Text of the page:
The sole purpose of their declarations was political demagoguery — to play on the fears that erupted in the wake of the Paris attacks — to whip up fear of “the other” for their own political gain.
Not surprisingly, many GOP presidential candidates followed suit.
GOP poll leader Ben Carson said he would block all refugees from the Middle East.
Marco Rubio — who had previously shown openness to refugees — slammed the door.
Jeb Bush said the U.S. should concentrate on helping only Christian refugees.
Ted Cruz said: “It would be the height of foolishness to bring in tens of thousands of people including jihadists that are coming here to murder innocent Americans.”
And of course, Donald Trump said: “This could be one of the great Trojan horses. … We cannot let them into this country, period.”
All of this, of course, even though at this moment the only individuals verified to have been involved in the Paris terrorist attack were Europeans. Turns out it is not at all certain that the purported Syrian passport found near a dead attacker was legitimate or even belonged to the individual who was admitted to Europe through Greece, since it turns out that a duplicate passport was found elsewhere.
This makes it likely that both passports are fakes created by forgers.
In fact, of course, a backlash against Syrian refugees plays directly into the hands of ISIS, that wants to prevent emigration from Syria.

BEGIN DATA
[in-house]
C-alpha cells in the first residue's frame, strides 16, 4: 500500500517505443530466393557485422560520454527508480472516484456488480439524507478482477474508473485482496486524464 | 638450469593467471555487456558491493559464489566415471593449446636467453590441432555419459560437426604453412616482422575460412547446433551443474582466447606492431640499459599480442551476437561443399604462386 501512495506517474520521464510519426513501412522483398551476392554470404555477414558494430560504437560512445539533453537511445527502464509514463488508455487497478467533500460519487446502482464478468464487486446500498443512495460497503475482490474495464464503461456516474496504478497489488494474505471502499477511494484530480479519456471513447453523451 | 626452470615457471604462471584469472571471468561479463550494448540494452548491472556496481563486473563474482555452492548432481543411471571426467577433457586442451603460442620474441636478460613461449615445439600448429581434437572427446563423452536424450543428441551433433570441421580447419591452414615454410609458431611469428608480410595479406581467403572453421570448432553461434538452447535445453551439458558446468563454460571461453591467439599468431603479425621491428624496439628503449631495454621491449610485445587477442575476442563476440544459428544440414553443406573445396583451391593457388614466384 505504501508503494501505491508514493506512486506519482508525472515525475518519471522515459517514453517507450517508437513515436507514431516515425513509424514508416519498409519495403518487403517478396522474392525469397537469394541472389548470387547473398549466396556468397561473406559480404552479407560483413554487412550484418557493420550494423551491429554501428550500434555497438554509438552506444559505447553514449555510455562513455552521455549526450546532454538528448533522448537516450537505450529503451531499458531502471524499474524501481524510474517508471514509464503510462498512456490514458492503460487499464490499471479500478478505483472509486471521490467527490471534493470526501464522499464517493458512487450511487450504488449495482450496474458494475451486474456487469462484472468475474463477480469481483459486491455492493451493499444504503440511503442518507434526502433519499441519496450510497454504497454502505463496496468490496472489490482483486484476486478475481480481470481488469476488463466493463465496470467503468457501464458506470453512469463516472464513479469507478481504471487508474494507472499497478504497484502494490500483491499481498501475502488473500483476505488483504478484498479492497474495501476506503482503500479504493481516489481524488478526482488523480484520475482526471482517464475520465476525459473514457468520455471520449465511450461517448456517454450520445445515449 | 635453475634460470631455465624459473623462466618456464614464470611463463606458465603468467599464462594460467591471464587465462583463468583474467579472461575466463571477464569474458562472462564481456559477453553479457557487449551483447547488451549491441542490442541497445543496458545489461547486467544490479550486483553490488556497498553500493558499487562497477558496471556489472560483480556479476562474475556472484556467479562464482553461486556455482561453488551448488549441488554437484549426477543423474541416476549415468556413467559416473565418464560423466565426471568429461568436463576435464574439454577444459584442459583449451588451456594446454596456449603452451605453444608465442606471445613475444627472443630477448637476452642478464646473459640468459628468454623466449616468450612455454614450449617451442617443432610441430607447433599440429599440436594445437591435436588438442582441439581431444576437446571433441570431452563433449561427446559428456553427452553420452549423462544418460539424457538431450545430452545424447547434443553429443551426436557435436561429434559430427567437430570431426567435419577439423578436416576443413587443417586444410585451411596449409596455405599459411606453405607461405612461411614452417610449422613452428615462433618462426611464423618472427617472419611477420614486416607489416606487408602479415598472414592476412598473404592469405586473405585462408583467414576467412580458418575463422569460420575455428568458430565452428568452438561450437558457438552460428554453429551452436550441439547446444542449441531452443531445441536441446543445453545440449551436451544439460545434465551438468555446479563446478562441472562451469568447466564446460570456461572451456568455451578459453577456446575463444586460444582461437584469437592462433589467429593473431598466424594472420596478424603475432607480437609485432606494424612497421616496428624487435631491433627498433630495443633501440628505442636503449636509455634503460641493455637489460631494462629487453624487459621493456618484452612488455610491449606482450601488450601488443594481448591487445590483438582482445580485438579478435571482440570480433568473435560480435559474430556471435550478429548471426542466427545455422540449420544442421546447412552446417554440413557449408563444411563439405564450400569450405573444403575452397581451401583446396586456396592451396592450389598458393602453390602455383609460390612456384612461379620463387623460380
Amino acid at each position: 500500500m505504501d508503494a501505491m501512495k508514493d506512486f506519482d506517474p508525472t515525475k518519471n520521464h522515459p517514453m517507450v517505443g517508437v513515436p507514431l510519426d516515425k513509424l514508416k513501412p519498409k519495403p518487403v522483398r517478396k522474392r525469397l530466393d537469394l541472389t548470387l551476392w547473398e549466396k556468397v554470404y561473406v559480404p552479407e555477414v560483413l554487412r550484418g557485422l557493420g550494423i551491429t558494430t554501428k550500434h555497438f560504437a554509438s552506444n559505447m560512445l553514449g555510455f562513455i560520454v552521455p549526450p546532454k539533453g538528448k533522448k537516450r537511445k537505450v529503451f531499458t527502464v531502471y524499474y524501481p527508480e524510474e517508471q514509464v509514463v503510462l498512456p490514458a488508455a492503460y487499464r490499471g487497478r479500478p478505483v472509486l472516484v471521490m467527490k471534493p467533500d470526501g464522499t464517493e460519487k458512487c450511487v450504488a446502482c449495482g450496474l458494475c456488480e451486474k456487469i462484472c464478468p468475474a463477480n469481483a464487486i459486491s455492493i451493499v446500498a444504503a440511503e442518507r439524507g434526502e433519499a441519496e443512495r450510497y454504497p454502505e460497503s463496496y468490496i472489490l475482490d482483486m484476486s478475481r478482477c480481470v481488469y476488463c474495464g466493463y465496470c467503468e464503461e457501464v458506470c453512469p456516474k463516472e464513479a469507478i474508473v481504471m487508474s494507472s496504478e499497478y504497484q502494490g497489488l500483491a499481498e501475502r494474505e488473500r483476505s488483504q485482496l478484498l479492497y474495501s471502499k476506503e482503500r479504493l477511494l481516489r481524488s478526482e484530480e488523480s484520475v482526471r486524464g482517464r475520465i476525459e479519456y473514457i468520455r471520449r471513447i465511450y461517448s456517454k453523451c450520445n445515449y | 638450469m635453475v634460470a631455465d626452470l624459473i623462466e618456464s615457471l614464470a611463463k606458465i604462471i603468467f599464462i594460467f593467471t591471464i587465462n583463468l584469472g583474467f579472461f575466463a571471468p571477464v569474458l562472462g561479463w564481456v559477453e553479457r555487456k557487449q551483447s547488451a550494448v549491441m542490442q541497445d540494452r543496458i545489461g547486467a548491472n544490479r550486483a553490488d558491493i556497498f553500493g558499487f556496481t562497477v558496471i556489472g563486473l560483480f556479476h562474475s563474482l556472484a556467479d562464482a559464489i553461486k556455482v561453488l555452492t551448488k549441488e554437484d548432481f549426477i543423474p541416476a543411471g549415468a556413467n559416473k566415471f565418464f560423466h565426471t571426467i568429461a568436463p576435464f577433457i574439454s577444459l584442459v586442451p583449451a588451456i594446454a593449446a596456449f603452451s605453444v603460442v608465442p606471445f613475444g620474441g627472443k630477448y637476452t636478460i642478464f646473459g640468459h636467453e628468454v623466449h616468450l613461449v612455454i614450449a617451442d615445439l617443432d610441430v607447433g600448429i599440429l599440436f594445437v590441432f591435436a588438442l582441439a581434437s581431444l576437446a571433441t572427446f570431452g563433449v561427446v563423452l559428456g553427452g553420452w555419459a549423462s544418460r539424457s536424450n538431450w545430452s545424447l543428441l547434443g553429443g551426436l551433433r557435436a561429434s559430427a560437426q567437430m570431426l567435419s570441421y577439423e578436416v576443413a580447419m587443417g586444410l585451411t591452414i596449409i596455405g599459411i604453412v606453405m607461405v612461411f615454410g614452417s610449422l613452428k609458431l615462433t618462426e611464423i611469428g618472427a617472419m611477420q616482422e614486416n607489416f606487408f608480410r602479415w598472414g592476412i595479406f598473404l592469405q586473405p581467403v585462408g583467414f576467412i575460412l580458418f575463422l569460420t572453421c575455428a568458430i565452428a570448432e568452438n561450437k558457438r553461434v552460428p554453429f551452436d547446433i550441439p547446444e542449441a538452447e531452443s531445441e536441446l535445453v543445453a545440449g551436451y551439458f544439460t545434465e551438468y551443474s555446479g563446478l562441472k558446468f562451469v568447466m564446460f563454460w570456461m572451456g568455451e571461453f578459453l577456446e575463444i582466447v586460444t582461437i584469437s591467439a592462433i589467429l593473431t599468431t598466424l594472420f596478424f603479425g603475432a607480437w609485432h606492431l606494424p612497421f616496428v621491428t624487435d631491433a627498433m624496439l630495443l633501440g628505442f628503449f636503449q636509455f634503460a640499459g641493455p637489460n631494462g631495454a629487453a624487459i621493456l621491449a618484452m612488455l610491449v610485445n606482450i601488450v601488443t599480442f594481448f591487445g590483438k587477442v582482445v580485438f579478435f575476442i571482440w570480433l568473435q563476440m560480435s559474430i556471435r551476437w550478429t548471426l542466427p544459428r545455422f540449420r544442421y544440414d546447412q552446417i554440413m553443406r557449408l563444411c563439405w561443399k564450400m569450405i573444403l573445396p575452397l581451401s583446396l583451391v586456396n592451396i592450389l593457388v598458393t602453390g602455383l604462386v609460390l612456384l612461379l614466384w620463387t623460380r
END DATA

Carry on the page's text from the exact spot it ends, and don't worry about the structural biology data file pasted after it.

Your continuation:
To his great credit, the President of the European Commission, Jean-Claude Junker called on European leaders not to put off the plan that has already been agreed upon to aid those fleeing from Syria.
Those who attacked Paris were “criminals,” said Junker at the G20 summit in Turkey, “not refugees, not asylum seekers.” “Those who organized these attacks and those that perpetrated them are exactly those that the refugees are fleeing and not the opposite,” he said.
That is moral leadership. The kind of leadership that was echoed by President Obama who said that America would not turn its back on the refugees and would continue to use the same tough vetting procedures that are currently in place to screen asylum seekers. The fact is that the procedures used to screen asylum seekers are tougher than for any one else seeking to enter the United States.
In fact, some of the most anti-refugee voices would not themselves be Americans today had our country refused to open its arms to their families and ancestors when they sought to escape oppression in the past.
America at its best is the “city on the hill” — the country that stands by our values, even when it is difficult.
In 1939, some American leaders found it easier to turn away a boatload of Jewish refugees. It was safer. It was someone else’s problem. As a result, a third of those refugees perished. Decades later, it is hard to understand how America could have been so callous.
We need to evaluate our decisions today by the same yardstick. What will our children and grandchildren say? What will we say when they ask, what did we did to help those fleeing ISIS and a horrific civil war?
America is the country that opens its arms with welcome and hope, rather than demagoguery and fear.
After all, it is hard to say that you stand up for American values when you turn your back on the words that are engraved on the Statue of Liberty: “Give me your tired, your poor, Your huddled masses yearning to breathe free…”